|The Open Door Web Site|
HISTORY OF SCIENCE AND TECHNOLOGY
SIR WILLIAM HERSCHEL (1738 - 1822)
Sir William Herschel was born Friedrich Wilhelm Herschel in Hanover, Germany in 1738. His father, Isaac Herschel, was an oboe player in a military regiment band. Friedrich Wilhelm Herschel was one of ten children. He was sent to the garrison school where he learned to play the violin and the oboe. At the age of fourteen he joined the military and, like his father, played in his regiment’s band. Herschel visited England in 1755 when his regiment was posted there. This is not as strange as it might seem since the English king at that time was King George II, who was also the king of Hanover. Herschel’s return to Germany, along with his regiment, coincided with the start of the Seven Years War in 1756. How Herschel avoided military action in the war is unclear; some sources suggest that it was on health grounds and that Herschel’s “delicate health” allowed him to avoid the conflict. Whatever the true reason, Herschel left the military and, in 1757, at the age of nineteen, he arrived in England and changed his name to William Herschel.
Herschel learnt English quickly and joined the Durham militia where, not surprisingly, he played the oboe in the regimental band. By 1765 he was teaching music in Halifax and becoming well known as an organist. The following year he found employment as an organist and conductor in the Octagon Chapel in Bath. Bath was a very fashionable city and Herschel was able to join many groups and societies, becoming interested in philosophy and astronomy. He was also an avid student, studying harmonics which led to mathematics. He became fascinated with telescopes but was frustrated by their poor performance. He studied optics and started to build his own telescopes, using reflective lenses rather than refractive lenses that produced poor quality images.
Herschel built reflective telescopes that were fitted with large mirrors to greatly improve their ability to focus light. He became a very competent telescope maker. In 1772 his sister, Caroline, joined her brother and the two lived together for many years. Caroline helped Herschel make his telescopes and record observations of the night skies. Herschel constructed over 400 telescopes during his lifetime. His most famous telescope, first used in 1789, was over 12 metres long and contained a 1, 2 metre mirror. It remained the most powerful telescope in existence for the next fifty years.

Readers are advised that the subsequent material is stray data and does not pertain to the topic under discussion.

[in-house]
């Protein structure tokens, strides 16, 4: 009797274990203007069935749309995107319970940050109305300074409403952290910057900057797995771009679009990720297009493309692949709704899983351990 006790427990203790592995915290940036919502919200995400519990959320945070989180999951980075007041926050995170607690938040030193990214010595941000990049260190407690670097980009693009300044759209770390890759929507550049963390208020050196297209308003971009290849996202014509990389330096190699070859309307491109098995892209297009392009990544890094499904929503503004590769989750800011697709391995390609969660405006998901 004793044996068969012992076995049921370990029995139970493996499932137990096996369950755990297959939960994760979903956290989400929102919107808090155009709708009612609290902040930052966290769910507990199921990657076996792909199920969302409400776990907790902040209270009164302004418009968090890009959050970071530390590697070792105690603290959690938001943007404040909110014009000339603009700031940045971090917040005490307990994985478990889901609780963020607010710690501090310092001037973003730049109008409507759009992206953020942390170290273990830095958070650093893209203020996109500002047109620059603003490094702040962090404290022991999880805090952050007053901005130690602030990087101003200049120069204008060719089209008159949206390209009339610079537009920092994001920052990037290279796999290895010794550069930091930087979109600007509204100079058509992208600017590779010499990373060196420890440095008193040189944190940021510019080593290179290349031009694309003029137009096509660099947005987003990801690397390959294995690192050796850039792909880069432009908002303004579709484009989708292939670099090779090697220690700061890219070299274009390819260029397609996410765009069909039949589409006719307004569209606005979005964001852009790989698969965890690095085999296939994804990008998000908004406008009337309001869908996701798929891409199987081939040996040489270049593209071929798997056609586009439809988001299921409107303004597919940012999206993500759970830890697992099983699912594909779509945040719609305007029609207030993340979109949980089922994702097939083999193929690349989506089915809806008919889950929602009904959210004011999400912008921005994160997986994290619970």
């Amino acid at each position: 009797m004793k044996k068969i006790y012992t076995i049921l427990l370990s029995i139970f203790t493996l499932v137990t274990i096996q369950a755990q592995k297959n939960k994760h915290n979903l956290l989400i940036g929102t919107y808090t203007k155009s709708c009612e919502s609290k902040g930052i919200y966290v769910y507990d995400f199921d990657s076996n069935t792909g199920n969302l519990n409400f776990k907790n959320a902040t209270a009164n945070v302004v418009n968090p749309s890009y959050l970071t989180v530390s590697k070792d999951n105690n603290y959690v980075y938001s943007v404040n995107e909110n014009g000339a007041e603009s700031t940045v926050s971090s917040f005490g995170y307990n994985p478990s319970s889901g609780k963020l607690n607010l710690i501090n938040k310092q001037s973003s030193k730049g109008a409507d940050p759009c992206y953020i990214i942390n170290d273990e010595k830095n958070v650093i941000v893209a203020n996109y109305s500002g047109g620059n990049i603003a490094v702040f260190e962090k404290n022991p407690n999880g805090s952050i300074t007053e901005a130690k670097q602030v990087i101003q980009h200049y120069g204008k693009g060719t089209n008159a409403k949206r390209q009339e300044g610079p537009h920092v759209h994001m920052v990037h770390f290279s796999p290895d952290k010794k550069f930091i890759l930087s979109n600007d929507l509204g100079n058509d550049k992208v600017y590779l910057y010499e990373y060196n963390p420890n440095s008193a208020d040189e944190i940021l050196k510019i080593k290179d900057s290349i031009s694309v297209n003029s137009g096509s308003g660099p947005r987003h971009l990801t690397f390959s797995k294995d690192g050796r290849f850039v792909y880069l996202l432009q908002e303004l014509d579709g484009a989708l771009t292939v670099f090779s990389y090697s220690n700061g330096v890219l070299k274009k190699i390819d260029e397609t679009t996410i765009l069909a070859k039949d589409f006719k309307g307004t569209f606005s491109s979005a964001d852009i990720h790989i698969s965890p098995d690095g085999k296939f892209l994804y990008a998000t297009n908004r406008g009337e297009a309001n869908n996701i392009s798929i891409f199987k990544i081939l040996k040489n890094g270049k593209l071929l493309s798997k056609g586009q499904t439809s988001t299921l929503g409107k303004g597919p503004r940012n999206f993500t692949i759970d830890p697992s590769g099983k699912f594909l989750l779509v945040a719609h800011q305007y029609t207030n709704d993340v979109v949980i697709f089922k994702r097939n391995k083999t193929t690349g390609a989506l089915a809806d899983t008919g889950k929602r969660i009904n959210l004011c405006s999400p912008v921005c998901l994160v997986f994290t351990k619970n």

Even with his first, less-powerful telescopes, Herschel could see a great deal more in the night sky than had ever been seen before. In 1774 he found the Orion Nebula and, in 1781, the planet Uranus. Later he was to discover Oberon and Titania, two of the moons of Uranus. These discoveries made Herschel famous. He was made a member of the Royal Society and awarded its highest honour, the Copley Medal for scientific achievement. The king, now George III, awarded Herschel £200 pounds per year and appointed him to the post of Court Astronomer.
Herschel and Caroline moved to “Observatory House” in Slough, near London in 1786. Here Herschel set up his “great” telescope and proceeded to systematically sweep the night sky. Over the next twenty years Herschel and Caroline observed 2500 new nebulae as well as adding substantially to our knowledge of the solar system. They discovered two more moons of Saturn and it was Herschel who introduced the word “asteroid” to the English language. His observations allowed Herschel to work out the shape of the Milky Way galaxy.
It is hard to believe that Herschel had the time to do anything else! However, his experiments on light heat, in 1800, led him to discover infra-red radiation and, in later life, he discovered that different types of quartz crystals would bend polarized light in different directions. In recognition of his outstanding achievements, Herschel was knighted by the Prince Regent in 1816. He founded the Astronomical Society in 1820 (since 1831 the Royal Astronomical Society) only two years before his death at the age of eighty four.